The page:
Kobe Bryant’s Helicopter Didn’t Have ‘Terrain Awareness’ Warning System That Might Have Avoided Crash
As the world mourns the loss of Kobe Bryant,his daughter Gianna Bryant, and the lives of the other seven people onboard, investigators work to understand what actually happened during the helicopter crash on Sunday.
According to the National Transportation Safety Board, the helicopter slammed into a hillside with a “high energy impact,” officials said Tuesday. A member of NTSB, Jennifer Homendy, told CNN, “The descent rate for the helicopter was over 2,000 feet a minute, so we know that this was a high energy impact crash. This is a pretty steep descent at high speed. So it wouldn’t be a normal landing speed.”
The impact happened 1,085 feet above seal level and missed the top of the hill by 20 to 30 feet. Investigators also reported that debris was spread 500 to 600 feet around the area where the crash occurred. Homendy said the NTSB’s preliminary report will be released in 10 days and the final report will take anywhere between 12-18 months.
“It’s not going to contain our findings, our analysis, it’s not going to contain any safety recommendations or probable cause but it’s going to provide some factual information — more than we have now, but just the facts,” Homendy said in reference to the preliminary report.
After conducting a thorough search, Homendy also concluded that the helicopter did not have a terrain awareness and warning system which would provide the pilot with information about nearby terrain. She later added that the NTSB recommended this system be installed in helicopters similar to Bryant’s following a 2004 crash in Texas that left ten people dead, but the Federal Aviation Administration failed to implement it.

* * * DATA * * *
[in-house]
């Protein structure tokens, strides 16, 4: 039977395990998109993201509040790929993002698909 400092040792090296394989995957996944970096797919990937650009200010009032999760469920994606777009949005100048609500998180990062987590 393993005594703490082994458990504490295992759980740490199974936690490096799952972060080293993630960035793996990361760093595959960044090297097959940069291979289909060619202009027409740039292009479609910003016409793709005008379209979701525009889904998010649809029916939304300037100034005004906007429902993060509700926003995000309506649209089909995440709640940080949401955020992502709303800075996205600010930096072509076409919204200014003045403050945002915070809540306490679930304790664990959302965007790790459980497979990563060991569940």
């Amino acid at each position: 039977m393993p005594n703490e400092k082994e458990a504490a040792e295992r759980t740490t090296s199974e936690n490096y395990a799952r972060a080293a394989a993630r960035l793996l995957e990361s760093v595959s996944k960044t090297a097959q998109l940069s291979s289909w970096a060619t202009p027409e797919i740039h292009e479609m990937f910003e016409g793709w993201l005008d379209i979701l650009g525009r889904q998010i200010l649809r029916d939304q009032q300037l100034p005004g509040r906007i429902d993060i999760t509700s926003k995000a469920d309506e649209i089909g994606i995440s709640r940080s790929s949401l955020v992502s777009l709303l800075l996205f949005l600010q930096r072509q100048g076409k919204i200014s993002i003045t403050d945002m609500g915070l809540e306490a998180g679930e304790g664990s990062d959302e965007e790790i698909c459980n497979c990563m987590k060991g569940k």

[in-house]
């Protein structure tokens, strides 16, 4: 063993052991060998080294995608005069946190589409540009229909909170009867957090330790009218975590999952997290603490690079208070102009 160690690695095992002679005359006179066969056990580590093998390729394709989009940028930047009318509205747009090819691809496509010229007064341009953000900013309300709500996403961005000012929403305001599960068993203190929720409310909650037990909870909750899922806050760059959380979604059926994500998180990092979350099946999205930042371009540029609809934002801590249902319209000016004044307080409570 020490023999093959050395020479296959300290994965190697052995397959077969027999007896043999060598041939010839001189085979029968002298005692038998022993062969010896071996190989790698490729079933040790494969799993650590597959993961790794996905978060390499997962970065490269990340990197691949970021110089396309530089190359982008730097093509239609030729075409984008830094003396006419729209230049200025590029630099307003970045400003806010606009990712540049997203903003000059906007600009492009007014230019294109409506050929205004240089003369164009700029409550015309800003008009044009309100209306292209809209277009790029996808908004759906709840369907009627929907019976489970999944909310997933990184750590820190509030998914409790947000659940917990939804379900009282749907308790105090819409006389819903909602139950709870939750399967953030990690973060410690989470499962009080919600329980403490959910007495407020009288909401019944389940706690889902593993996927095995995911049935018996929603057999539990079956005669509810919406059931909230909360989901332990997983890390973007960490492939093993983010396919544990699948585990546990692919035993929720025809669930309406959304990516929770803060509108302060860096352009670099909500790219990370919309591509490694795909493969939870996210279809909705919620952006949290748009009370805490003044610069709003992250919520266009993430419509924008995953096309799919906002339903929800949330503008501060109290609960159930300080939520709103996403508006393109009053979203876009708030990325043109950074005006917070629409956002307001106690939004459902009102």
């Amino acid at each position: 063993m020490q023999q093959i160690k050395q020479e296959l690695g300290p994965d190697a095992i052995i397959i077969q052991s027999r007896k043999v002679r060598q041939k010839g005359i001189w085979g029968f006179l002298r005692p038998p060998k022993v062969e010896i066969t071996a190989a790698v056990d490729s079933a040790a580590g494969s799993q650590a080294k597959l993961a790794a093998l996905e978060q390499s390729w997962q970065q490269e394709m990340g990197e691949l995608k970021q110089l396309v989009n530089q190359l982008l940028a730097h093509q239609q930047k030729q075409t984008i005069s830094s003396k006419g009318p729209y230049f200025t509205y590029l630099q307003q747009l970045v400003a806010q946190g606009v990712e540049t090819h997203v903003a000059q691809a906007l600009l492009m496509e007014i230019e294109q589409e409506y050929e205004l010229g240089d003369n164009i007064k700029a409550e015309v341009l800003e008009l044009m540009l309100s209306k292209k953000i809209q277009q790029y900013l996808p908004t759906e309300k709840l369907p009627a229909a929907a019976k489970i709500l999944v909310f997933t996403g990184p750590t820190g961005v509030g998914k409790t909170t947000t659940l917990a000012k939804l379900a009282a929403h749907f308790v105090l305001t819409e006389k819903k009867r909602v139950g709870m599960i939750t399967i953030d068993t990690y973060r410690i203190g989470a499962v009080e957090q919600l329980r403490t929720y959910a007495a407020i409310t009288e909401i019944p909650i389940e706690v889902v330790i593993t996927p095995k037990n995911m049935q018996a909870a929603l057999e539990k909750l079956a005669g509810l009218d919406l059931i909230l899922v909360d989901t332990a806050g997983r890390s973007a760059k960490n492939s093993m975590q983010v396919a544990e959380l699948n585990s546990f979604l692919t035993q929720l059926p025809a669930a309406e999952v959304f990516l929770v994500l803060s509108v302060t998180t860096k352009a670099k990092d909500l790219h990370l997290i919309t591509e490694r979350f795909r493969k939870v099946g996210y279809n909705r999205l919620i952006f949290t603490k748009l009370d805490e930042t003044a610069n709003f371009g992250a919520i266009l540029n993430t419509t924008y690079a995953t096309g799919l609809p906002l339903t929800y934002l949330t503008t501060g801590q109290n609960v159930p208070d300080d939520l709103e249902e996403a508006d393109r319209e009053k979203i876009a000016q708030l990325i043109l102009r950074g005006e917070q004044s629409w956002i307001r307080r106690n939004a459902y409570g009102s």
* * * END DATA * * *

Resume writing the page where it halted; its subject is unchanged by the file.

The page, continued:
In the last audio communication from the pilot to air traffic control, the pilot said he was climbing to avoid a cloud layer. Air traffic control asked him what he was going to do, but there was no response. Homedy said the helicopter ascended 2,300 feet before attempting a left descending turn and the last contact made was at 9:45 a.m. Two minutes later a 911 call was made to Los Angeles County Sheriff Alex Villanueva reporting the crash.
Weather experts will continue to investigate the flying conditions from Sunday and whether or not the pilot should have been granted special permission to fly that day. More information will be reported when available.